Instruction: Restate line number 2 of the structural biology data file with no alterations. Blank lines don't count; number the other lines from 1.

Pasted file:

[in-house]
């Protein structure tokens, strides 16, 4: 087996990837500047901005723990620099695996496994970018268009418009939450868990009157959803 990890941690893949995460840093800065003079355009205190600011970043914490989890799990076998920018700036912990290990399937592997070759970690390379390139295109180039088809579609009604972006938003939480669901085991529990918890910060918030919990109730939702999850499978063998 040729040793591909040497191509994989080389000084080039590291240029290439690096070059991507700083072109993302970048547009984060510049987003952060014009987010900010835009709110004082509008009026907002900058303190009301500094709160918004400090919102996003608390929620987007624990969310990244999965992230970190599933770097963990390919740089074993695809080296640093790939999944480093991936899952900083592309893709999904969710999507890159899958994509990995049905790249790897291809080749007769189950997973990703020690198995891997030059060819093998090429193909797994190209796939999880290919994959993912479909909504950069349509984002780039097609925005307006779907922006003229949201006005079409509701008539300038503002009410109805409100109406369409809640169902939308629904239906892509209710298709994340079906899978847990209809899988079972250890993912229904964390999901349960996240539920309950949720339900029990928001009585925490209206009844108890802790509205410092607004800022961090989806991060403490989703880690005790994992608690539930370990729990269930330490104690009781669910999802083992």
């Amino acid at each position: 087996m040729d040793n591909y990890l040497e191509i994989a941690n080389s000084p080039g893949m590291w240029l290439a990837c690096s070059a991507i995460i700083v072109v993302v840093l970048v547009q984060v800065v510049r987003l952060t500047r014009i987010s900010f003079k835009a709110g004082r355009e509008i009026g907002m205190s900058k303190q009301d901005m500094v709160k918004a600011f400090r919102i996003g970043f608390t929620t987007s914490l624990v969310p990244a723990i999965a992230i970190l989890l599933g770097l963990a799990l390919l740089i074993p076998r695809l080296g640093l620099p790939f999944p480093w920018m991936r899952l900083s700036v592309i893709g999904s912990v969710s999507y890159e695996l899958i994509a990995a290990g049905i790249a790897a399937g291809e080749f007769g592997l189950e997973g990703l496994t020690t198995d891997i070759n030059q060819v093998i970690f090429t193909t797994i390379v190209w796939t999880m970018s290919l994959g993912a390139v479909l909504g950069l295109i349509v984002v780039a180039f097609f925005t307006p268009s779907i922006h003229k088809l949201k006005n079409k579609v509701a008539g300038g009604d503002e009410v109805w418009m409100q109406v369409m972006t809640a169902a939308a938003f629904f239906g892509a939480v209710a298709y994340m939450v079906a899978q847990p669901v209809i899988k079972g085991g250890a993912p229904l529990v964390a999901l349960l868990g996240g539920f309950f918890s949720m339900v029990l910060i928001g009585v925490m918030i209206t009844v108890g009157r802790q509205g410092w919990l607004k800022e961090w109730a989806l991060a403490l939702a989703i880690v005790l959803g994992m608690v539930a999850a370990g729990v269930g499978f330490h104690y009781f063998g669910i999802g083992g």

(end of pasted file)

């Protein structure tokens, strides 16, 4: 087996990837500047901005723990620099695996496994970018268009418009939450868990009157959803 990890941690893949995460840093800065003079355009205190600011970043914490989890799990076998920018700036912990290990399937592997070759970690390379390139295109180039088809579609009604972006938003939480669901085991529990918890910060918030919990109730939702999850499978063998 040729040793591909040497191509994989080389000084080039590291240029290439690096070059991507700083072109993302970048547009984060510049987003952060014009987010900010835009709110004082509008009026907002900058303190009301500094709160918004400090919102996003608390929620987007624990969310990244999965992230970190599933770097963990390919740089074993695809080296640093790939999944480093991936899952900083592309893709999904969710999507890159899958994509990995049905790249790897291809080749007769189950997973990703020690198995891997030059060819093998090429193909797994190209796939999880290919994959993912479909909504950069349509984002780039097609925005307006779907922006003229949201006005079409509701008539300038503002009410109805409100109406369409809640169902939308629904239906892509209710298709994340079906899978847990209809899988079972250890993912229904964390999901349960996240539920309950949720339900029990928001009585925490209206009844108890802790509205410092607004800022961090989806991060403490989703880690005790994992608690539930370990729990269930330490104690009781669910999802083992």